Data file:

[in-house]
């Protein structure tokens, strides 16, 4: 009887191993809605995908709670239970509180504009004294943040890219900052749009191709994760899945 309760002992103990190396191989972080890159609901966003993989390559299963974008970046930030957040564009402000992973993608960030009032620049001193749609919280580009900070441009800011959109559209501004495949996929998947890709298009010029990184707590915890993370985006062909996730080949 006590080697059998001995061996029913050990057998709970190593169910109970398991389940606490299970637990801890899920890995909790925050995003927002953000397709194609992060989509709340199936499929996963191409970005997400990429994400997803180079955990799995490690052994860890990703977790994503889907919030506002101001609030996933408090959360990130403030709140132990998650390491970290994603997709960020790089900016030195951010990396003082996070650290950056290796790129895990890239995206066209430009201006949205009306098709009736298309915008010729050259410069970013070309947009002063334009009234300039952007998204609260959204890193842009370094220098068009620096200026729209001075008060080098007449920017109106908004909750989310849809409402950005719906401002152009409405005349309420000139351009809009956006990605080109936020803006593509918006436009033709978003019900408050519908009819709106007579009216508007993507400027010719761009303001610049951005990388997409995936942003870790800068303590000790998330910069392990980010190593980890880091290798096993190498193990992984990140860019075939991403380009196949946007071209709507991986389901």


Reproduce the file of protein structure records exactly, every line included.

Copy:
[in-house]
């Protein structure tokens, strides 16, 4: 009887191993809605995908709670239970509180504009004294943040890219900052749009191709994760899945 309760002992103990190396191989972080890159609901966003993989390559299963974008970046930030957040564009402000992973993608960030009032620049001193749609919280580009900070441009800011959109559209501004495949996929998947890709298009010029990184707590915890993370985006062909996730080949 006590080697059998001995061996029913050990057998709970190593169910109970398991389940606490299970637990801890899920890995909790925050995003927002953000397709194609992060989509709340199936499929996963191409970005997400990429994400997803180079955990799995490690052994860890990703977790994503889907919030506002101001609030996933408090959360990130403030709140132990998650390491970290994603997709960020790089900016030195951010990396003082996070650290950056290796790129895990890239995206066209430009201006949205009306098709009736298309915008010729050259410069970013070309947009002063334009009234300039952007998204609260959204890193842009370094220098068009620096200026729209001075008060080098007449920017109106908004909750989310849809409402950005719906401002152009409405005349309420000139351009809009956006990605080109936020803006593509918006436009033709978003019900408050519908009819709106007579009216508007993507400027010719761009303001610049951005990388997409995936942003870790800068303590000790998330910069392990980010190593980890880091290798096993190498193990992984990140860019075939991403380009196949946007071209709507991986389901």